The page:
A sleuthing lawyer returns to the streets of New York in this mystery of drugs, murder, and financial skullduggery, the sequel to Praise Her, Praise Diana (2014).
A former pro bono attorney who once helped apprehend a serial killer, Jane Larson is now a rising star in corporate litigation at Adams & Ridge, a prominent New York City law firm. She’s still smarting from the abrupt departure of her boyfriend, David Bialo. The intense, time-consuming job is to blame, and she entertains second thoughts about her career. A lull in her workload and a legal assistant’s plea cause Jane to take over a case of unpaid alimony and child support after the plaintiff’s lawyer dies. Gail Hollings, Jane’s new client, is anything but sympathetic, but Gail’s former husband, Larry Hawkins, is worse. A small-time attorney who’s had his law license suspended, Larry may also be a drug dealer. After he’s found dead, a clear-cut professional hit, Jane discovers that Larry had stolen serious money from the mob. But where is it? Most disturbing is that several of Jane’s acquaintances, including David and her best friend, Lee, also knew Larry and maybe were his customers. Finding Larry’s client files becomes a race among Jane, the police, and the killer. Luckily she meets another lawyer, Bryan, who becomes a source of protection, and more. In this second Larson outing, the husband-wife team of Rothman-Hicks and Hicks (Kate and the Kid, 2016, etc.) has again produced a fast-paced, engaging story. The first-person narrative delivers both caustic wit and serious reflection. Jane is complex, nuanced, and utterly believable as a conflicted professional debating her life’s choices (“Yes, I have been known to throw things and come out with witty but rude remarks after a few too many drinks. However, I have never made myself a fool for love, and I didn’t intend to start now”). The writing is generally so smooth and taut that the occasional bumps—hackneyed language and unnecessary foreshadowing—are easily forgiven. The plot takes on perhaps excessive speed at the end; the riveting climactic scene involves a lot of characters appearing rather suddenly and a bit too conveniently. And, to tie things up, the financial machinations could have used more details and clarity as well. Yet, overall, this is a satisfying read.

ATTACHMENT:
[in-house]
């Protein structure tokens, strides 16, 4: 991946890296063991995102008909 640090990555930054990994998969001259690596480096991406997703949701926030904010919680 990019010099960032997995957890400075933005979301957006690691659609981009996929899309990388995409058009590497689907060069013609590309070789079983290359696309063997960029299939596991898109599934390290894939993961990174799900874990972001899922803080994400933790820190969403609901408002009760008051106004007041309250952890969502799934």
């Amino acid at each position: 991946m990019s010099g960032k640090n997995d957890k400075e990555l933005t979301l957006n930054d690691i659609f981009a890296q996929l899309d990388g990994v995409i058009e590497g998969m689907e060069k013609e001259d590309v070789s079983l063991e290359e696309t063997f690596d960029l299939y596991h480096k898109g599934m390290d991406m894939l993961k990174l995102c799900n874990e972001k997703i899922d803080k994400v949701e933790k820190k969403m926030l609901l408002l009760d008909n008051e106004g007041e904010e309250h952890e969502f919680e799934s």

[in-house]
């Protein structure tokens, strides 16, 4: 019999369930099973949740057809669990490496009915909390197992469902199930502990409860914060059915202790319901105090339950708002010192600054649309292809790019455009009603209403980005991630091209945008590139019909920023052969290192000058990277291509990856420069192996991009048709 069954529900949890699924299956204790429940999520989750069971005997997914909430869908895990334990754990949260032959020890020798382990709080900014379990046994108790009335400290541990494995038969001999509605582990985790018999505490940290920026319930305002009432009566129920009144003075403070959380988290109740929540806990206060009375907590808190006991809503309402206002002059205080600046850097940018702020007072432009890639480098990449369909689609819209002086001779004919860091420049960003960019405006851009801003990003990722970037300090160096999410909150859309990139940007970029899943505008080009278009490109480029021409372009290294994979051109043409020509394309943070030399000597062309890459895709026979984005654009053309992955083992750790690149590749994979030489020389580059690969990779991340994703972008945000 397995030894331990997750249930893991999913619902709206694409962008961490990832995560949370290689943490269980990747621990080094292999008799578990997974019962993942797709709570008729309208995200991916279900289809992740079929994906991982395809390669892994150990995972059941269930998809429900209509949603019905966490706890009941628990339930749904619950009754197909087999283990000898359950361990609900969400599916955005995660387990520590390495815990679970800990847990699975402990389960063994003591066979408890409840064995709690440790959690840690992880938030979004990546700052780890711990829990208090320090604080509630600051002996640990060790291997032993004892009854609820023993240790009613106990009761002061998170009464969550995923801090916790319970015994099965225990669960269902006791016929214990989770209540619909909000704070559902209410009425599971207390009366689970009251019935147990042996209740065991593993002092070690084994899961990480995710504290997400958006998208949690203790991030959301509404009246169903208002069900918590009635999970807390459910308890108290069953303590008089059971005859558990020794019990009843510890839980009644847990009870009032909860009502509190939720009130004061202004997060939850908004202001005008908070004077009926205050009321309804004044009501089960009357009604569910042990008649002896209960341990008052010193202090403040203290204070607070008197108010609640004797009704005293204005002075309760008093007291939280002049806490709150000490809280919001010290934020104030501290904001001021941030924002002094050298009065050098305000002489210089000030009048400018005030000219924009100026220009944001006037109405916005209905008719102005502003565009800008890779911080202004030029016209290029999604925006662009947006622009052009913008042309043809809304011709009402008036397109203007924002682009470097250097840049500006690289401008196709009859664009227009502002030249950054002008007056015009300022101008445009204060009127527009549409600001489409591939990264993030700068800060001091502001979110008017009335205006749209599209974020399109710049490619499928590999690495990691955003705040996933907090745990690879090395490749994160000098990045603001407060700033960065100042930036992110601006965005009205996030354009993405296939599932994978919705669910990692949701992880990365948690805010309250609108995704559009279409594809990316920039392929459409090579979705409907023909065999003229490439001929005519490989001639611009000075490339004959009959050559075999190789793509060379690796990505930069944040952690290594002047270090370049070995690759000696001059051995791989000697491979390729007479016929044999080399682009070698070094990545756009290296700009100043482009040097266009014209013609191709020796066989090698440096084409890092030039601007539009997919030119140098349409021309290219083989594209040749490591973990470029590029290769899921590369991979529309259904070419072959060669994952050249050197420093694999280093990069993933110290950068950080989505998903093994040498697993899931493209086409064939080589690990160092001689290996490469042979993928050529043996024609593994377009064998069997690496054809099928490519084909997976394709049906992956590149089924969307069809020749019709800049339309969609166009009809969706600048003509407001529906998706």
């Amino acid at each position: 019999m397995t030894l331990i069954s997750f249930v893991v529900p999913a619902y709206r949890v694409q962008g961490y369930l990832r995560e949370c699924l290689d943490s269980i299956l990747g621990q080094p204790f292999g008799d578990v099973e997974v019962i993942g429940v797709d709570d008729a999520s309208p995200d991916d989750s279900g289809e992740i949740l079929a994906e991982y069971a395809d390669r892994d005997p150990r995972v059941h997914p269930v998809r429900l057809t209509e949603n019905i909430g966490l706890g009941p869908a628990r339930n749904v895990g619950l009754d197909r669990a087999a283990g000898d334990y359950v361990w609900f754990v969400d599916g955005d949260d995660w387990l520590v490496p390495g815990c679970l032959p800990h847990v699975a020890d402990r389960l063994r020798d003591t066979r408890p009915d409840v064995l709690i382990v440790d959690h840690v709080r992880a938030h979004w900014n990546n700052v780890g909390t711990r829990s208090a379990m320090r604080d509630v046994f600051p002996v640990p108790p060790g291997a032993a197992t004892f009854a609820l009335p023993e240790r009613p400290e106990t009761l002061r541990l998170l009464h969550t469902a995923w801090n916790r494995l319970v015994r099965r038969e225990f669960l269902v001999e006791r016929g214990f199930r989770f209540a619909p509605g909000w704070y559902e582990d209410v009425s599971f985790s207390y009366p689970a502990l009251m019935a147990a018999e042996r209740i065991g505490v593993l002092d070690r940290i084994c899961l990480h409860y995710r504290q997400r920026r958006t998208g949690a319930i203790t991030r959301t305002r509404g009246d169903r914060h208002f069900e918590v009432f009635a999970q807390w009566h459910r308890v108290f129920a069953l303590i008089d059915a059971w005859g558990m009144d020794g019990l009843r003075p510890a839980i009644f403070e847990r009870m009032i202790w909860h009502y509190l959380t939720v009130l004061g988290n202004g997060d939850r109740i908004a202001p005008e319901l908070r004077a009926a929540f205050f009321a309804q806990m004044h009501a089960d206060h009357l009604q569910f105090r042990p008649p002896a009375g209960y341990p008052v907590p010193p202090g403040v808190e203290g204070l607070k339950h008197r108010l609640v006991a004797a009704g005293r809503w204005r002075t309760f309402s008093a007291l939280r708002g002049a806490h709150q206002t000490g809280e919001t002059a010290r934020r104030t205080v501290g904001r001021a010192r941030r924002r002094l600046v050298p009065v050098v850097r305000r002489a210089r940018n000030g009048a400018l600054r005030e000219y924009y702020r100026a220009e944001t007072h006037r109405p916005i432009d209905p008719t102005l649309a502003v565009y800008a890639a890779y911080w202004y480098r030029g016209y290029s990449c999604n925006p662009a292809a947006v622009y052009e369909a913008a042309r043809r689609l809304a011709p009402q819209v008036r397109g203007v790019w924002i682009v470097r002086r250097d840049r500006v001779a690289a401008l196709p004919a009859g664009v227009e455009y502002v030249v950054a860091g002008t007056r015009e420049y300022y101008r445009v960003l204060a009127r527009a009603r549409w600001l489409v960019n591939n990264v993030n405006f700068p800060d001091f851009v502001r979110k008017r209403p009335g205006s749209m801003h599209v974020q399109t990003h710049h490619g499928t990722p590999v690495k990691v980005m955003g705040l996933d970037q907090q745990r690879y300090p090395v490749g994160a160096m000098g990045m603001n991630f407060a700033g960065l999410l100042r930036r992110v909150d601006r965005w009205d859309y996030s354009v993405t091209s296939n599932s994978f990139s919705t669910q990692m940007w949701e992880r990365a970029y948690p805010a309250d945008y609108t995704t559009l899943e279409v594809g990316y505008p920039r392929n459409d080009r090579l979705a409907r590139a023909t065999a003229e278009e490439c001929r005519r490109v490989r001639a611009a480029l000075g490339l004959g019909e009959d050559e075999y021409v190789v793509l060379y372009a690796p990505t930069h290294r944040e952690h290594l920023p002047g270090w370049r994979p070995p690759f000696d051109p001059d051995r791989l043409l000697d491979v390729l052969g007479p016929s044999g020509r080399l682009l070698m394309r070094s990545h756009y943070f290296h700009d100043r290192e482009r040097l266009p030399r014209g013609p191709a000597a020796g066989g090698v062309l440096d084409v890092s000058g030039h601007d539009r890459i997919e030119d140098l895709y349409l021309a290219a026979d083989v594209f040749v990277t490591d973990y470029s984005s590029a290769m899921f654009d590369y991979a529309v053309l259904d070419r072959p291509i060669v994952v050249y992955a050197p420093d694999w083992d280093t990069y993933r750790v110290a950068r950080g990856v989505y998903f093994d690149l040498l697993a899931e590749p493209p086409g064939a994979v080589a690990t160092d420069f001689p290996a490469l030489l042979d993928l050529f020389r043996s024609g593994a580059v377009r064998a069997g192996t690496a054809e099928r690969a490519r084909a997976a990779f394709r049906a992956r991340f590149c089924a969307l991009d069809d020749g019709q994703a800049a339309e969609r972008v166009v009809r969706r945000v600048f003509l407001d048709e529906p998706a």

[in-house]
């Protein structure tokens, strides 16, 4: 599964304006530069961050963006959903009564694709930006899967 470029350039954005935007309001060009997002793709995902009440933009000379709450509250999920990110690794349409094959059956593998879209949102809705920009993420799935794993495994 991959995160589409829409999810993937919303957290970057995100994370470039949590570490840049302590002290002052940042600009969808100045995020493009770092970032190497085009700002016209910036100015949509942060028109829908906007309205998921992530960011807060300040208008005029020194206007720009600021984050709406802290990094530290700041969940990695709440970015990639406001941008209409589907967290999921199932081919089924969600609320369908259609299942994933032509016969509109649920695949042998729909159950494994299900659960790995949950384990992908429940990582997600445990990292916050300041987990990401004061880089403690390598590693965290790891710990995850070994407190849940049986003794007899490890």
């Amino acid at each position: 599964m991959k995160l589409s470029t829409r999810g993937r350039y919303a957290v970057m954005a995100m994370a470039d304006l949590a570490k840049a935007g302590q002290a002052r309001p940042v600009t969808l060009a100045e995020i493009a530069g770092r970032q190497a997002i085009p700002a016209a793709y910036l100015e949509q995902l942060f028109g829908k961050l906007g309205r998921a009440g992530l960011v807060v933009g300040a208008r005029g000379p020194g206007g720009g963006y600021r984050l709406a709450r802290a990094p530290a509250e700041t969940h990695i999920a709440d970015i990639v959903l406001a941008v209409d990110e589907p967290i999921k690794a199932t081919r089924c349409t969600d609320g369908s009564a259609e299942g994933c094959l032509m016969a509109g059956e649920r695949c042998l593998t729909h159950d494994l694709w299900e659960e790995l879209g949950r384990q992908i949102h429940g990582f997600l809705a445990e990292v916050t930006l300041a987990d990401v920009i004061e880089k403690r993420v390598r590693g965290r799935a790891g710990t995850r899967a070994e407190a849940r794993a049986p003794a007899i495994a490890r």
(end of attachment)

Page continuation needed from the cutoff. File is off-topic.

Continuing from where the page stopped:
An enjoyable romp involving a shady attorney and the mob that should make readers look forward to the next Jane Larson caper.